Inconsistencies in the quality of materials used in the levees (some levee sections were composed of highly erodible materials), weaknesses at transitions between structure types, and differences in floodwall design also added to the instability of the system. While overtopping of the levees during Hurricane Katrina was considered inevitable, it was the foundation failure of the I-wall structures that caused major breaching and massive flooding of New Orleans.
The foundation failure of the hurricane protection structures was due in part to their construction over relatively weak and compressible Holocene age deposits. The report found that in areas where foundation failures occurred, the subsurface sediments generally consisted of peat and/or weak clays overlying sand and/or clay layers. Undermining of the floodwalls was due to shearing planes that occurred within the clay layers and seepage through the beach sands beneath the buried floodwall foundations. The Corps admitted that soil shear strengths in some areas were overestimated, and that it was a mistake to base design and construction plans on average soil strength values unrepresentative of highly variable subsurface conditions.
The report stated that while "the repaired sections of the hurricane protection system are likely to be the strongest parts of the system," it warned that the area will remain vulnerable to hurricanes until the remainder of the system can be repaired and upgraded.
Click here to read the full
text of the IPET report. (6/6/06)
UC Berkeley Releases Independent Report on Hurricane
Even once $3.1 billion in levee and floodwall repairs are completed later this year, existing design and construction defects raise doubts that the system can withstand another hurricane the size of Hurricane Katrina. ILIT reported that defects that caused breaches in the hurricane protection system were due mainly to the use of highly erodible shell sand fill in the levees, and underseepage flows that passed beneath the concrete floodwall support pilings. The team recommended that Congress authorize the U.S. Army Corps of Engineers (USACE) to comprehensively reevaluate the entire system and determine its level of safety and reliability.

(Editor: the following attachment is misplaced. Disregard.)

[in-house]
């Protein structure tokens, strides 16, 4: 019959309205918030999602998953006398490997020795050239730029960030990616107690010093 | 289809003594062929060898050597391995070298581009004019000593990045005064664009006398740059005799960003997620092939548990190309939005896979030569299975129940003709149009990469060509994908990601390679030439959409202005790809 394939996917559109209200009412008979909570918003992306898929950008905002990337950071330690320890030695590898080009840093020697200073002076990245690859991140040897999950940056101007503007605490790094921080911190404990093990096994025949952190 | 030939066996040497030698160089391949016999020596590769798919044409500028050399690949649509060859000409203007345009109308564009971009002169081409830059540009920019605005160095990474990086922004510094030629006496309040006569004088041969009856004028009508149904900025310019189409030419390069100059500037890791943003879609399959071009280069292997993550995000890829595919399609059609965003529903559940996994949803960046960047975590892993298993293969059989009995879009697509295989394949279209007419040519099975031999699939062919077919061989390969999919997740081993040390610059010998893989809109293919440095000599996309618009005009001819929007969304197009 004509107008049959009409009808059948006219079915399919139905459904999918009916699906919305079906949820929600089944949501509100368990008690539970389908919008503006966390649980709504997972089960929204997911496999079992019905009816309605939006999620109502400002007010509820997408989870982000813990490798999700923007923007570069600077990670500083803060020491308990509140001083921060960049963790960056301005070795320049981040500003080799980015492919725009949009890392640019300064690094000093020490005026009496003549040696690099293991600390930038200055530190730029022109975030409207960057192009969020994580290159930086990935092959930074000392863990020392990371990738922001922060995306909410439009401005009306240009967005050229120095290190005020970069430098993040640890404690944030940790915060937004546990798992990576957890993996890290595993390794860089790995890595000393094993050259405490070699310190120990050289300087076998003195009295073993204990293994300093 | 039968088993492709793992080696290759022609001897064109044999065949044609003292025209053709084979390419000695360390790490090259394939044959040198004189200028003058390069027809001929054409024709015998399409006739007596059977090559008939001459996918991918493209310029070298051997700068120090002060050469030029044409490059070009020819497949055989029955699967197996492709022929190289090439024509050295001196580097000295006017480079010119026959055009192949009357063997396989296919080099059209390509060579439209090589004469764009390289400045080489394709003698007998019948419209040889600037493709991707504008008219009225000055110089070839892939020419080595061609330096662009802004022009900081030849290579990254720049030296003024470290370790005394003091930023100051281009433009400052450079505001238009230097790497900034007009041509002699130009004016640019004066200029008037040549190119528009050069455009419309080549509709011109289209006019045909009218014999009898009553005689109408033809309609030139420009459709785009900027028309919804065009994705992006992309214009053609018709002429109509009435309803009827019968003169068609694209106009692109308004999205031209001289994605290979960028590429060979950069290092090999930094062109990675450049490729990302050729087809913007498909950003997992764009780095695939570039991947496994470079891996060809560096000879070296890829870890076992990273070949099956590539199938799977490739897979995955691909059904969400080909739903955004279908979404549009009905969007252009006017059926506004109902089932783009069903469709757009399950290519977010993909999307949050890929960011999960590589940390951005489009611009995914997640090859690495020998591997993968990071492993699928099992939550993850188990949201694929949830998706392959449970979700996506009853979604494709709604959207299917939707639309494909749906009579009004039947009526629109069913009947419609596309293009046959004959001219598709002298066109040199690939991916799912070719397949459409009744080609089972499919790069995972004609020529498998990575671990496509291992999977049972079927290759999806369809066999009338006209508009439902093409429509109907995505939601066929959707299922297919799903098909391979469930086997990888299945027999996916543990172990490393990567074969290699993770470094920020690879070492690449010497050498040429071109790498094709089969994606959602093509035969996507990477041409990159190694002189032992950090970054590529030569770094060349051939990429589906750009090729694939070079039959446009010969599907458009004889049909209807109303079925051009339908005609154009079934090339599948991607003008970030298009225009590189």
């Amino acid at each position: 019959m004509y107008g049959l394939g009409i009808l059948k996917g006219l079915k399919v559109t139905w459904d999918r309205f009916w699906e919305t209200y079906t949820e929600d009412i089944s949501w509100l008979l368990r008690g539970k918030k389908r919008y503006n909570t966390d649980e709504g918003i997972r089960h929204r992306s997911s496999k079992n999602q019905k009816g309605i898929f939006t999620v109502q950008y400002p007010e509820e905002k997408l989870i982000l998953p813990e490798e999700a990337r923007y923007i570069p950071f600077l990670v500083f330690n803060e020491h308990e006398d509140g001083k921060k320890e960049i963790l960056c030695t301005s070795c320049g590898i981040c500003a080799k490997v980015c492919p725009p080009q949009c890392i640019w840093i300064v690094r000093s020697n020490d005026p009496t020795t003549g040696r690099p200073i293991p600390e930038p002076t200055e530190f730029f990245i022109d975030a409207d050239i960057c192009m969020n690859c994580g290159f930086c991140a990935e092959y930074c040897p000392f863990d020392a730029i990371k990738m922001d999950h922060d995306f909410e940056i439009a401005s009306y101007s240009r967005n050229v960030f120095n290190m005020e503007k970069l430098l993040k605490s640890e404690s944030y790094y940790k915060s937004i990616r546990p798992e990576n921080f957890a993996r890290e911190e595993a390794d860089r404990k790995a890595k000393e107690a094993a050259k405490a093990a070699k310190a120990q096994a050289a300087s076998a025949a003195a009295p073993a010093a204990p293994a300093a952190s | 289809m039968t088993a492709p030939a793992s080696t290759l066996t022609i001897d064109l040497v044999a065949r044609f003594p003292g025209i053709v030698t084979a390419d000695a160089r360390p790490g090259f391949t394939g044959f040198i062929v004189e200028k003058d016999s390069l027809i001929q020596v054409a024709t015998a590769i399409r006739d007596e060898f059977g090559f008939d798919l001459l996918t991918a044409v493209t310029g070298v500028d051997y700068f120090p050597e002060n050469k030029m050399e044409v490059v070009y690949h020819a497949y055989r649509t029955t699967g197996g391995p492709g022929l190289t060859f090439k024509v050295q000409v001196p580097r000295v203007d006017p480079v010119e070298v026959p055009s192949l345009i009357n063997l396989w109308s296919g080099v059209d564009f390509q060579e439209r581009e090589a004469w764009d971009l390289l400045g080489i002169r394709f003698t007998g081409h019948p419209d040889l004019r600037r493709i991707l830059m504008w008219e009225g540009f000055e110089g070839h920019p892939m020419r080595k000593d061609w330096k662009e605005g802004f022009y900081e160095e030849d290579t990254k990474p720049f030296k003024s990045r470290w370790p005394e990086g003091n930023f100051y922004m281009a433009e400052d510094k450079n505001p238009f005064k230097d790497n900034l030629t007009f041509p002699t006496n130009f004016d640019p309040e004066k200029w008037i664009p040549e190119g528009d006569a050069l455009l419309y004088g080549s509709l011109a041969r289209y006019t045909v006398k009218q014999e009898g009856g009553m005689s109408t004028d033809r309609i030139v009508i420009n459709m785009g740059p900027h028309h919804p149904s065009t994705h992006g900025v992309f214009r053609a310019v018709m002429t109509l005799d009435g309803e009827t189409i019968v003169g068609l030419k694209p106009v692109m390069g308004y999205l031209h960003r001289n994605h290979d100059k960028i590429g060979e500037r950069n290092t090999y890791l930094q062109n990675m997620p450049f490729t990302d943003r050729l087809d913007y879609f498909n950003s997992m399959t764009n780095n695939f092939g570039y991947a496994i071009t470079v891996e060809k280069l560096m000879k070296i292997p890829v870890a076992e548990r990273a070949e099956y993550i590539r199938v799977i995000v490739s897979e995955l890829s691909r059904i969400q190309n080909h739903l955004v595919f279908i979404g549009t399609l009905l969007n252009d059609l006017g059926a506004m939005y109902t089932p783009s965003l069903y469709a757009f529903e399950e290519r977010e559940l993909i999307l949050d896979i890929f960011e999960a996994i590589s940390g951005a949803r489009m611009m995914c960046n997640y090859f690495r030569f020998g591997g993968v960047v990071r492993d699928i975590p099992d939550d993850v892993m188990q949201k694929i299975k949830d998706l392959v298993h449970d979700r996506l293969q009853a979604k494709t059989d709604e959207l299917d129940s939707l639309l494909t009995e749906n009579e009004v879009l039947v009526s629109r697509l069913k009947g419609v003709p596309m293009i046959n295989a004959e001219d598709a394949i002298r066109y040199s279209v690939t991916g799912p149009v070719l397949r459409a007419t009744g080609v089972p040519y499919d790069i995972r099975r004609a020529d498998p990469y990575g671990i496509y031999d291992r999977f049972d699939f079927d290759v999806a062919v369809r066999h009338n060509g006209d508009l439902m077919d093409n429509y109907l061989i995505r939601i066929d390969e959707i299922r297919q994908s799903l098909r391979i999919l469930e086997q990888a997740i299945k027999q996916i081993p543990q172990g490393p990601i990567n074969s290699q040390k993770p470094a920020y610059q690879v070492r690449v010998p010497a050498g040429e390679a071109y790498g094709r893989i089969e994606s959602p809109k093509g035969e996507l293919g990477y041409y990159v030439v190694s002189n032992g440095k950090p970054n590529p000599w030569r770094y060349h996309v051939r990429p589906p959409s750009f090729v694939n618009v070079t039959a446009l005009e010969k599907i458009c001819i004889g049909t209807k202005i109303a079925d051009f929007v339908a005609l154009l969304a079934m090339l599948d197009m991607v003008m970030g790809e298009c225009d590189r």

In addition to the technical issues associated with the hurricane protection system, ILIT identified multiple organizational and institutional concerns. The report stated that there were underlying problems associated with "governmental and local organizations jointly responsible for the design, construction, operation, and maintenance of the flood protection system, including provision of timely funding and other critical resources." The report makes clear that no group or organization was single-handedly responsible for the failure of the hurricane protection system, but that multiple parties are to blame.